Amidst the genuine fear many members of the university felt on December 4 – especially of the suppression of intellectual freedom and the right to voice ‘emotional and intellectual and political liberty’ – ‘Howl’ at once articulated a celebratory blast of dissent and a manifesto for quietude and meditation. Ginsberg famously learned the practice of meditation from the Tibetan Buddhist abbot, Chögyam Trungpa, and passed on some of this experience in his song, ‘Do the Meditation Rock’.[iii]
In a world wherein those with power so often seek to retain it by dehumanizing others through critical as well as physical barbarity, ‘Howl’ is a reminder to all those students, academics, philosophers, artists, journalists and poets of the value of thinking over consumption. It is also a stay to a current management style popular in modern organizations that encourages its members to speak and feel in increasingly deadened modes, learning to work ‘at arm’s length, hygienically, through a polished, highly wrought intermediary instrument’, which over time, suspends personal ‘feelings, ethics’ and ‘values’.[iv]
‘Howl’ is a reminder of the value of thinking over consumption
Certain attempts to resolve the furore of December 2014 might be described as affectively ‘hygienic’, erasing the very real implications of the events for those involved under the banner of corporate placation. The reading and study of poetry, however, cannot help but be one of thinking, reflection, critique and, as Ginsberg hopes, kindness. It is thus simply incompatible with the neoliberal impulse to tidy life up under the auspices of ‘brand’. In the absence of kindness towards those protesting on December 3, but also within some of the consequent discussions of the university since then, ‘Howl’ remains for me a loving, messy and deliberately provocative proclamation of holiness, contemplation and compassion.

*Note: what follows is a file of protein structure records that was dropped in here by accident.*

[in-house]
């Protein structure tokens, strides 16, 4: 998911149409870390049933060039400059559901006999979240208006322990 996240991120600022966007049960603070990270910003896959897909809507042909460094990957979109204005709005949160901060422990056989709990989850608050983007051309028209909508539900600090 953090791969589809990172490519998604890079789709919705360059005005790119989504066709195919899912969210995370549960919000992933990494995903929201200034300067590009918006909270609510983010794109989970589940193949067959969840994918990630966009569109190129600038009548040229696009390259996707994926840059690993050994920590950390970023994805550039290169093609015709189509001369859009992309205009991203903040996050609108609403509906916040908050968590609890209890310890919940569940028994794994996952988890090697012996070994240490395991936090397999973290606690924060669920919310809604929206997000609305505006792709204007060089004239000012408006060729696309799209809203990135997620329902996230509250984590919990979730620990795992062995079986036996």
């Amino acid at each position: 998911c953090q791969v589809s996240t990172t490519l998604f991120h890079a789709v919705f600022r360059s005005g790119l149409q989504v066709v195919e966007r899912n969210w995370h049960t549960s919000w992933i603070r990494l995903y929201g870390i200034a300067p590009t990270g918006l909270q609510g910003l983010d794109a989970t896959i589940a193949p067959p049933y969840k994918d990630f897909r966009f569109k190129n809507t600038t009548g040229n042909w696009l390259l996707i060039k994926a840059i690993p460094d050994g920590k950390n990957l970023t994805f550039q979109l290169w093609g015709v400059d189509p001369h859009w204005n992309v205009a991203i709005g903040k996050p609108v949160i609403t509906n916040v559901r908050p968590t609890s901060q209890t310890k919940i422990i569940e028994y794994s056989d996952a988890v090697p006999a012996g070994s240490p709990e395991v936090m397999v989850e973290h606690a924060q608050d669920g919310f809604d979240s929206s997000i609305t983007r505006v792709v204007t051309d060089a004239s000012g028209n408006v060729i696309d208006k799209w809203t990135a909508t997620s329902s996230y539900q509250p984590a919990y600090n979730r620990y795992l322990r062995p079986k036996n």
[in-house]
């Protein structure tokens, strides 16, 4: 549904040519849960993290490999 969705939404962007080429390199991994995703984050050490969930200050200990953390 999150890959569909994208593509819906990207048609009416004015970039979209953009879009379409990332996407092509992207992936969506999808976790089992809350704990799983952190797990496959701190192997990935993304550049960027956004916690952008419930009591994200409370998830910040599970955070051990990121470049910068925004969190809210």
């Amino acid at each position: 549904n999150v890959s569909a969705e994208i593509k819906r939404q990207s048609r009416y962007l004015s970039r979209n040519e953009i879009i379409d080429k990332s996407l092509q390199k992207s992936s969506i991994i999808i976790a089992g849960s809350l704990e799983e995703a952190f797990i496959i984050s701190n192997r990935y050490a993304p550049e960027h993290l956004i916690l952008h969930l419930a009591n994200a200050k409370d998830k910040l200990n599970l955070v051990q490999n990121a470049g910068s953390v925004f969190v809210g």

Banner photo by Ann Yip for the Boar
[ii] Bill Morgan and Nancy J. Peters, Howl on Trial: The Battle for Free Expression (San Francisco: City Lights Books, 2006), p. 224.
[iv] Ann Rippin, ‘The Human Touch versus “Silver-Handedness”: the Importance of the Haptic in Organisational Life’, International Journal of Work, Organisation and Emotion, 5. 4 (2013), 357–368.